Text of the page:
Growing with Curiosity
“The mind that opens to a new idea never returns to its original size.”
Curiosity is a curious thing! It is the personal drive to explore, discover, ask, and learn that we all have inside of us. Your brain is naturally curious. And it is also a habit that can be practised. The more curious we are, the more we can learn.
Being a curious person has many benefits…
There are many ways to stimulate, grow and practice your curiosity, but two crucial things are:
Open-mindedness & asking good questions
So let’s explore these…
The first thing is open-mindedness. If your mind is closed, you won’t want to find out anything! But also, you won’t see what’s really going on, or hear what’s really being said.
But there’s a lot that can get in the way between what we see, hear and experience and what actually goes in and what we remember.
Take a moment to think what might get in the way of you being truly open-minded.
This does not mean that you have to challenge the beliefs and values that are precious to you, but being more open-minded can help you learn more effectively from your experience.
Asking good questions
The second way to stimulate, grow and practice your curiosity is by asking good questions. Being able to ask good questions means putting curiosity into practice and it can be one of the most crucial skills for learning and growing.
But what is a good question? A good question is the difference between these two questions:
The second question is so much more intriguing and useful, right? That’s because it’s an open question – so not just a yes/no answer. And it asks about something interesting – it’s asking about inspiration.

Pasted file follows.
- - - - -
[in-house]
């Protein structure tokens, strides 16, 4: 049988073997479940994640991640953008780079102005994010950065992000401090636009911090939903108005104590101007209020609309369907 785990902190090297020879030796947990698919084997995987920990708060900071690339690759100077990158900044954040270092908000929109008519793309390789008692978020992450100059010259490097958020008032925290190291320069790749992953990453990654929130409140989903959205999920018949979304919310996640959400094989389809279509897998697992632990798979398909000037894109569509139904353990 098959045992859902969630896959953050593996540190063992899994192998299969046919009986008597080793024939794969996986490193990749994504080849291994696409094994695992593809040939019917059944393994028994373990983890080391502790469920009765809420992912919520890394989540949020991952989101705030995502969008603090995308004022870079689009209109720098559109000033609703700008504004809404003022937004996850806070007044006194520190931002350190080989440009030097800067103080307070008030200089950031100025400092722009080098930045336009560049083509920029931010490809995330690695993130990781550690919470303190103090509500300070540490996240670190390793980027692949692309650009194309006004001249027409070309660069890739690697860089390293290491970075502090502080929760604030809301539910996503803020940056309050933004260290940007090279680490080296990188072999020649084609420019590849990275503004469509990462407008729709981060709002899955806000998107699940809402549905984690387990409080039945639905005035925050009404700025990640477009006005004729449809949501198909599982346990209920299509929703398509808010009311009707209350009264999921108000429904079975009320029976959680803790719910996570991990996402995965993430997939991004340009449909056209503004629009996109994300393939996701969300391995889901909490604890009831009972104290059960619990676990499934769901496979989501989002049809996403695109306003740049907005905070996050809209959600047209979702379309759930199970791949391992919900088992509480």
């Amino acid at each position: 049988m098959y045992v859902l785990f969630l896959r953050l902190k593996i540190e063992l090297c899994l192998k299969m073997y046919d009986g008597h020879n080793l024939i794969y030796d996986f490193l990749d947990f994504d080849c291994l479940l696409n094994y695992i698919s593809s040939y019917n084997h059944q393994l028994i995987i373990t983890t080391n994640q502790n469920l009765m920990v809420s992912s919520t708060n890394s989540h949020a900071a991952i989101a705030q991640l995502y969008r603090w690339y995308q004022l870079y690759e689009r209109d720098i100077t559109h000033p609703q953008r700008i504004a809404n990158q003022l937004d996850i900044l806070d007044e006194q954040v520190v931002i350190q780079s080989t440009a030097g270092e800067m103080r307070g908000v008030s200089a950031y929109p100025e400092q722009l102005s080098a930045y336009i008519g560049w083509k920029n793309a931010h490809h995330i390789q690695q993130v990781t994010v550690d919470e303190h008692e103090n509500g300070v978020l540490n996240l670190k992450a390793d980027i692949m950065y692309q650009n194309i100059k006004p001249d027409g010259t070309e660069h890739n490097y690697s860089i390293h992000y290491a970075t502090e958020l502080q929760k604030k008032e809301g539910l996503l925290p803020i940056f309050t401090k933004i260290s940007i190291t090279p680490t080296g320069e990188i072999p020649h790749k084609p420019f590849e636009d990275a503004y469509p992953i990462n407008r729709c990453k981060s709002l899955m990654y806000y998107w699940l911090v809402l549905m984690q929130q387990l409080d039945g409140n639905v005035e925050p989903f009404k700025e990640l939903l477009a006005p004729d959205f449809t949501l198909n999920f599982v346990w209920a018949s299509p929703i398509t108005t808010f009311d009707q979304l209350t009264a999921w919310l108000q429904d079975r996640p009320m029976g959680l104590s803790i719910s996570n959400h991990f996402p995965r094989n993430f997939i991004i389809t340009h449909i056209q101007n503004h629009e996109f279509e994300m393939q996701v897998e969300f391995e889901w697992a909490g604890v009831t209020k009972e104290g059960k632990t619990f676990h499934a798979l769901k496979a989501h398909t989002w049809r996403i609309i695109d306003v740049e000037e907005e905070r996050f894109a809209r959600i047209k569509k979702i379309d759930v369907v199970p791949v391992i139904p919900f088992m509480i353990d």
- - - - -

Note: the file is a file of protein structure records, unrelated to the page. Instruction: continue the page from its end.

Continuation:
Here are a few ideas for good questions. Why not try them out with whatever makes you curious.
What are the big differences between ____ and ____ ?
Why does ____ never / always seem to ____?
How does _____ impact_____?
How does _____ work?
How is _____ connected to _____?
What’s most important about______?
What am I missing about ______ ?
How could you classify ____?
When ____, why does ____?
Put your curiosity into practice
Being curious helps you notice more about what’s going on around you – but also, noticing more leads to more curiosity.
Try this to practice your noticing skills.
STEP 1: Find an opportunity in the next day or two to sit for a while and just observe. For example, sit on a bench in a public place or look out of your bedroom window.
STEP 2: Focus on noticing as much detail as possible.
– Try to spot as many different people, types of activities, connections and interactions
– Use the questions above as a guide
– You could think of all of the senses – smell, taste, touch, sight, hearing
STEP 3: Take at least 10 photographs with your phone of things that you notice, that interest you, or that you have questions about.
It might not be possible to take photos of exactly what you want, but as long as they mean something to you that’s OK.
STEP 4: Give yourself time to reflect
– What did you learn?
– What questions came up for you when you were observing?
Remember, try to be open-minded and ask good questions – including to yourself!
Finally, don’t let fear get in the way…
To be a curious person… you might need to be courageous! It can take courage to:
– Follow your curiosity wherever it takes you
– Follow paths into the unknown
– Challenge your beliefs and ideas
– Try new things and get out of your comfort zone